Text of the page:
Photographing the Kitchen
The Kitchen is the Hub of Many a House, Shoot it Well
Photographing the Kitchen - The kitchen is actually one of my favourite rooms to photograph, I have rarely seen two kitchens the same. People spend good money on nice kitchens and if you are lucky, you may come across some corkers.
Walk into the kitchen and have a good look around;
The spice of life...variety
One important lesson that I learned early on was to take a variety of shots, in particular one portrait and one landscape. This is particularly so in the kitchen as some can be quite narrow and would much better suit a portrait (upright) angle.
Note: Whenever you use the natural light and house lights in a property, you are more than likely to end up with a red or yellow colour cast. This is more so if shooting JPEGS. You will notice that your images appear "washed out" with too much yellow or red in them.
This is fairly easy to overcome in post-processing as we will discuss in the Photoshop chapter. However, whilst you are taking the image, try different white balance settings and experiment a bit. Best of all, shoot RAW. You will find it a lot easier to adjust in post-processing and you are less likely to blow out any highlights in doing so.
Props for photographing the kitchen
The kitchen is a great place for props, everyone loves food! Have a look around for any dairy produce, fresh fruit or bread and improvise a bit. Ask the owner for permission first as handling the food can be a bit unhygienic.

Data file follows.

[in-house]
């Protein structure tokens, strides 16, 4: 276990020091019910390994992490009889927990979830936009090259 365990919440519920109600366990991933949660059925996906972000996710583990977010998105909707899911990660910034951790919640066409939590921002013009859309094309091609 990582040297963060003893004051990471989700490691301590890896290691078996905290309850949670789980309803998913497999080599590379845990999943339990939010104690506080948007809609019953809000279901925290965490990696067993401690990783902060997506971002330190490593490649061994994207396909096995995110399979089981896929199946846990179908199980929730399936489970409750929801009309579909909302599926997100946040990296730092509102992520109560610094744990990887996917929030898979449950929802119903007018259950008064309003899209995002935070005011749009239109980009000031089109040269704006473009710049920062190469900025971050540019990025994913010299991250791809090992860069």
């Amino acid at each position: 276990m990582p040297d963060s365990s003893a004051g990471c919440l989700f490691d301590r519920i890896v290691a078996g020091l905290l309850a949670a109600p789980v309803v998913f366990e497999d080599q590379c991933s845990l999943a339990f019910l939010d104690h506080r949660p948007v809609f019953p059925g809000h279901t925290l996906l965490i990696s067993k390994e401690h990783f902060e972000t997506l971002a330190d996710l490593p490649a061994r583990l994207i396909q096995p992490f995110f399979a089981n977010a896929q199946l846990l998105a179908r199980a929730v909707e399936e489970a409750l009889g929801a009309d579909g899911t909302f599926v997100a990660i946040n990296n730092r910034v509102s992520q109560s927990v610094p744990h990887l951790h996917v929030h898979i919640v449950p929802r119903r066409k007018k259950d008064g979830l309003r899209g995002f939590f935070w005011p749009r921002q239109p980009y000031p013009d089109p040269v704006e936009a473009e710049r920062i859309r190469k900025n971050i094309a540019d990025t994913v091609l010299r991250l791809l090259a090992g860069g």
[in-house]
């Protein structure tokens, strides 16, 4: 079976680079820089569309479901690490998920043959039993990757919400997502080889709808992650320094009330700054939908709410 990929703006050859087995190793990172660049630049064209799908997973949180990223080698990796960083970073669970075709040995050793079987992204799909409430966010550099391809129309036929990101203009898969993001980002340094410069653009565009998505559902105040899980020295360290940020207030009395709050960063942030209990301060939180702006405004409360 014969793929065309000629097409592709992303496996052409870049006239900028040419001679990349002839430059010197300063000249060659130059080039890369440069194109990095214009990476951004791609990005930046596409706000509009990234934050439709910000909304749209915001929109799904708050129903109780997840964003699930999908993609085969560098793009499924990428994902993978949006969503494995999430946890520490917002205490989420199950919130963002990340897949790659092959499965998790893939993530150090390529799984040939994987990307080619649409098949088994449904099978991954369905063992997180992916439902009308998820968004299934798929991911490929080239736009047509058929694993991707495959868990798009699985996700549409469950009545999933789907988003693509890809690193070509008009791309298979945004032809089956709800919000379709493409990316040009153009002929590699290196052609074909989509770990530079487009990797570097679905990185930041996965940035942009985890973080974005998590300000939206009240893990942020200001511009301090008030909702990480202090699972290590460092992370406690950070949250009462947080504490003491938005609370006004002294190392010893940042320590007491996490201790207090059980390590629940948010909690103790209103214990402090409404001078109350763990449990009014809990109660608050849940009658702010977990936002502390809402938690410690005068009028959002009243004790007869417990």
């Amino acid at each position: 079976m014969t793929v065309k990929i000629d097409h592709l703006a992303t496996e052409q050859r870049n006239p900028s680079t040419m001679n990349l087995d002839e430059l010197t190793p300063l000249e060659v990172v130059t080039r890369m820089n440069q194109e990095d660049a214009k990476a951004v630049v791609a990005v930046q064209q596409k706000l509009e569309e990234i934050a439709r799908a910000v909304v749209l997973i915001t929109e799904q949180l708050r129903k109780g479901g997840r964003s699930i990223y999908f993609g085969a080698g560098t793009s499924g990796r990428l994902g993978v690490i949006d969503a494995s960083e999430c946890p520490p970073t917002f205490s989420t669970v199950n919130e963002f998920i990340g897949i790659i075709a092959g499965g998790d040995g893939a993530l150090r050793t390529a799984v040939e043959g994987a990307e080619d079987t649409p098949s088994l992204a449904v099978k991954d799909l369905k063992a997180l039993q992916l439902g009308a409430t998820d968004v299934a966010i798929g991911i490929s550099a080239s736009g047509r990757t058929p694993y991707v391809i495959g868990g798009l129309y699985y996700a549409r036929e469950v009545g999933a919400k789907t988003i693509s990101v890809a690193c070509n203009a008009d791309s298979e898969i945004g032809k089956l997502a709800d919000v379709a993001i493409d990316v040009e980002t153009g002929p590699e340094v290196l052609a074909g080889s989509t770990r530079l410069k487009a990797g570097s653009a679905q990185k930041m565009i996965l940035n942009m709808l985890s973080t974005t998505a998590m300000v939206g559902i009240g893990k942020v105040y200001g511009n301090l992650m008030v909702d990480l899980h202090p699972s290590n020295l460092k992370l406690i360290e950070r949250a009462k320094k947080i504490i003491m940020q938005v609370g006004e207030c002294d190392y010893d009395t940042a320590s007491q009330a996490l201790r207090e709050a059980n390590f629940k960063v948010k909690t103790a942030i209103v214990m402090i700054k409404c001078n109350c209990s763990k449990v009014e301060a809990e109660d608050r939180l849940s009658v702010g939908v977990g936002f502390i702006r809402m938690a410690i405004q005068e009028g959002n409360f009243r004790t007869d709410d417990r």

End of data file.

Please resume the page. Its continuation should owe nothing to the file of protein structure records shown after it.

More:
As one of your own props, you could buy a loaf of uncut, rustic bread and take 2 or 3 slices off. You can let the bread go stale and solid as long as it doesn't go moldy, and you will always have a loaf handy for your shots. Lay the bread on the center of the table, with some jam, plates and cutlery. Make it look inviting without getting "messy". Maybe place a bowl of fruit or some flowers on the table or work surface.
Do the owners have a nice coffee "plunger" (cafetiere) or any other props that would be suitable?
Try and remember which props you used where and don’t overdo it. The last thing you want is for the same props to be in all the photos. Lastly, always look at the rooms from all angles and viewpoints. The three images below show the same kitchen from 4 very different perspectives!